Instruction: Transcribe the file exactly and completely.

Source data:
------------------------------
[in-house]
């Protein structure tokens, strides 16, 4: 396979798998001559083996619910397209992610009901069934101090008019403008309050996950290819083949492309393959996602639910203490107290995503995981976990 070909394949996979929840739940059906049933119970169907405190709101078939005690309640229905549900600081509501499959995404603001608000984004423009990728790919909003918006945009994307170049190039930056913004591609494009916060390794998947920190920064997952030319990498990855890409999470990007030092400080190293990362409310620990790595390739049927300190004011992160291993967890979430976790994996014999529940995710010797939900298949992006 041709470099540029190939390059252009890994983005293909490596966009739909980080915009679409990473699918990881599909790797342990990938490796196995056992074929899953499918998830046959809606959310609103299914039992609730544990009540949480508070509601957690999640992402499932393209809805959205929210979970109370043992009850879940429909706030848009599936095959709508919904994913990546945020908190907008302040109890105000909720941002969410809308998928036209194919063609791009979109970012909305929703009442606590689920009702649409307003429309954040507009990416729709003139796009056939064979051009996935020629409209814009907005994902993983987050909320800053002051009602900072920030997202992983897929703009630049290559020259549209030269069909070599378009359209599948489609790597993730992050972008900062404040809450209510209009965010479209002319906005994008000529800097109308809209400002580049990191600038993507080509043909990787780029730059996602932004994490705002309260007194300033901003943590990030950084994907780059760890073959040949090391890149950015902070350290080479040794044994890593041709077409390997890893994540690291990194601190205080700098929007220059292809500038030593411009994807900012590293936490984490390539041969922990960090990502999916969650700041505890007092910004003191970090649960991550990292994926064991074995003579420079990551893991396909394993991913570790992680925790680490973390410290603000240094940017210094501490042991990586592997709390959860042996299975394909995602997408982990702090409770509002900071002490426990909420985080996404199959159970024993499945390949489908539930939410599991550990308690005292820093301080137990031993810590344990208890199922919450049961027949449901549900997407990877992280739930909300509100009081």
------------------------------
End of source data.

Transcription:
[in-house]
């Protein structure tokens, strides 16, 4: 396979798998001559083996619910397209992610009901069934101090008019403008309050996950290819083949492309393959996602639910203490107290995503995981976990 070909394949996979929840739940059906049933119970169907405190709101078939005690309640229905549900600081509501499959995404603001608000984004423009990728790919909003918006945009994307170049190039930056913004591609494009916060390794998947920190920064997952030319990498990855890409999470990007030092400080190293990362409310620990790595390739049927300190004011992160291993967890979430976790994996014999529940995710010797939900298949992006 041709470099540029190939390059252009890994983005293909490596966009739909980080915009679409990473699918990881599909790797342990990938490796196995056992074929899953499918998830046959809606959310609103299914039992609730544990009540949480508070509601957690999640992402499932393209809805959205929210979970109370043992009850879940429909706030848009599936095959709508919904994913990546945020908190907008302040109890105000909720941002969410809308998928036209194919063609791009979109970012909305929703009442606590689920009702649409307003429309954040507009990416729709003139796009056939064979051009996935020629409209814009907005994902993983987050909320800053002051009602900072920030997202992983897929703009630049290559020259549209030269069909070599378009359209599948489609790597993730992050972008900062404040809450209510209009965010479209002319906005994008000529800097109308809209400002580049990191600038993507080509043909990787780029730059996602932004994490705002309260007194300033901003943590990030950084994907780059760890073959040949090391890149950015902070350290080479040794044994890593041709077409390997890893994540690291990194601190205080700098929007220059292809500038030593411009994807900012590293936490984490390539041969922990960090990502999916969650700041505890007092910004003191970090649960991550990292994926064991074995003579420079990551893991396909394993991913570790992680925790680490973390410290603000240094940017210094501490042991990586592997709390959860042996299975394909995602997408982990702090409770509002900071002490426990909420985080996404199959159970024993499945390949489908539930939410599991550990308690005292820093301080137990031993810590344990208890199922919450049961027949449901549900997407990877992280739930909300509100009081």